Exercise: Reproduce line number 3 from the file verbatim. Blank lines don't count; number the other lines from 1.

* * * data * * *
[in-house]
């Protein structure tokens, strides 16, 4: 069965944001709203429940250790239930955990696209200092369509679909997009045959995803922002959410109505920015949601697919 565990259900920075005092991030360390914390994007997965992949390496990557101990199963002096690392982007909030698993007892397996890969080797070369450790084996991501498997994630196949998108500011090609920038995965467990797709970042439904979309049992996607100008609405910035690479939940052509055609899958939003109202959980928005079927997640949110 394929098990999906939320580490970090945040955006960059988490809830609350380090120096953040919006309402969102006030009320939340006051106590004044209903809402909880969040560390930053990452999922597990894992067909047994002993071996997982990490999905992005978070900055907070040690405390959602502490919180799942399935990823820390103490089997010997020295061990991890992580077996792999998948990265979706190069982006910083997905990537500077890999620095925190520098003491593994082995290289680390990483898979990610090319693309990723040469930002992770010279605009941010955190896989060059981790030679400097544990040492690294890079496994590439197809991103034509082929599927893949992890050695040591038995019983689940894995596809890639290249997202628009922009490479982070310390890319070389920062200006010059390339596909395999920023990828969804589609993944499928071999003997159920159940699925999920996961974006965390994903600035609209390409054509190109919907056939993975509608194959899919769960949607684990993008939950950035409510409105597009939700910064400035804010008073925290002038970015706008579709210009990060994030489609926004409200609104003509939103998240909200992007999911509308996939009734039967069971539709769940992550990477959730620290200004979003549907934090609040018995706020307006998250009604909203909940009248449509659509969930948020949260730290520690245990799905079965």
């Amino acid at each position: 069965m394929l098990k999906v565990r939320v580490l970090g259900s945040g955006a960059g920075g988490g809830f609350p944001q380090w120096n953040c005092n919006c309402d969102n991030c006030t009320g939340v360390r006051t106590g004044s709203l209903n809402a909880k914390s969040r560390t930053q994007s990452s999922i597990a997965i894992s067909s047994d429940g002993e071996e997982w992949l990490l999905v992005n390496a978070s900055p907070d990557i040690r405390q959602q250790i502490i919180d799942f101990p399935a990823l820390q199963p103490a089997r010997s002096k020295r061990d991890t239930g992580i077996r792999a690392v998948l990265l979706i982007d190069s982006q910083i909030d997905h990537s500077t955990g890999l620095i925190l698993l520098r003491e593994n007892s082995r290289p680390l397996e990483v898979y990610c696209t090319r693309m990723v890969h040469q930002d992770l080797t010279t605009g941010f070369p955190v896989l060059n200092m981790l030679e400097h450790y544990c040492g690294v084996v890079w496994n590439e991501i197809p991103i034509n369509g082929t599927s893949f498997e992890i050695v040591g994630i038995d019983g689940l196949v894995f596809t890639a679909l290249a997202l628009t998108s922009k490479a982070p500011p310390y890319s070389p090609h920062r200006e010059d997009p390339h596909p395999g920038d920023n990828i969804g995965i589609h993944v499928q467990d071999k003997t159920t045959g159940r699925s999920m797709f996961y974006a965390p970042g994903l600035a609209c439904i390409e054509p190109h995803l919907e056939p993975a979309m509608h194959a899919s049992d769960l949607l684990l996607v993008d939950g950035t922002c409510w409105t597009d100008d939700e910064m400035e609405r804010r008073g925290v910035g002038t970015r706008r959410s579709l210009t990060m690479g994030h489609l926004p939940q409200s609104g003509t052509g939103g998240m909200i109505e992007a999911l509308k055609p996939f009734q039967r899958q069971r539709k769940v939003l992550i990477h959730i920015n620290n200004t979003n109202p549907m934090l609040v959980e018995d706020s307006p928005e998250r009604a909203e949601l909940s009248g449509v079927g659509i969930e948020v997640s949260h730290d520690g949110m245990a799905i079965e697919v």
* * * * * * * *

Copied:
């Amino acid at each position: 069965m394929l098990k999906v565990r939320v580490l970090g259900s945040g955006a960059g920075g988490g809830f609350p944001q380090w120096n953040c005092n919006c309402d969102n991030c006030t009320g939340v360390r006051t106590g004044s709203l209903n809402a909880k914390s969040r560390t930053q994007s990452s999922i597990a997965i894992s067909s047994d429940g002993e071996e997982w992949l990490l999905v992005n390496a978070s900055p907070d990557i040690r405390q959602q250790i502490i919180d799942f101990p399935a990823l820390q199963p103490a089997r010997s002096k020295r061990d991890t239930g992580i077996r792999a690392v998948l990265l979706i982007d190069s982006q910083i909030d997905h990537s500077t955990g890999l620095i925190l698993l520098r003491e593994n007892s082995r290289p680390l397996e990483v898979y990610c696209t090319r693309m990723v890969h040469q930002d992770l080797t010279t605009g941010f070369p955190v896989l060059n200092m981790l030679e400097h450790y544990c040492g690294v084996v890079w496994n590439e991501i197809p991103i034509n369509g082929t599927s893949f498997e992890i050695v040591g994630i038995d019983g689940l196949v894995f596809t890639a679909l290249a997202l628009t998108s922009k490479a982070p500011p310390y890319s070389p090609h920062r200006e010059d997009p390339h596909p395999g920038d920023n990828i969804g995965i589609h993944v499928q467990d071999k003997t159920t045959g159940r699925s999920m797709f996961y974006a965390p970042g994903l600035a609209c439904i390409e054509p190109h995803l919907e056939p993975a979309m509608h194959a899919s049992d769960l949607l684990l996607v993008d939950g950035t922002c409510w409105t597009d100008d939700e910064m400035e609405r804010r008073g925290v910035g002038t970015r706008r959410s579709l210009t990060m690479g994030h489609l926004p939940q409200s609104g003509t052509g939103g998240m909200i109505e992007a999911l509308k055609p996939f009734q039967r899958q069971r539709k769940v939003l992550i990477h959730i920015n620290n200004t979003n109202p549907m934090l609040v959980e018995d706020s307006p928005e998250r009604a909203e949601l909940s009248g449509v079927g659509i969930e948020v997640s949260h730290d520690g949110m245990a799905i079965e697919v």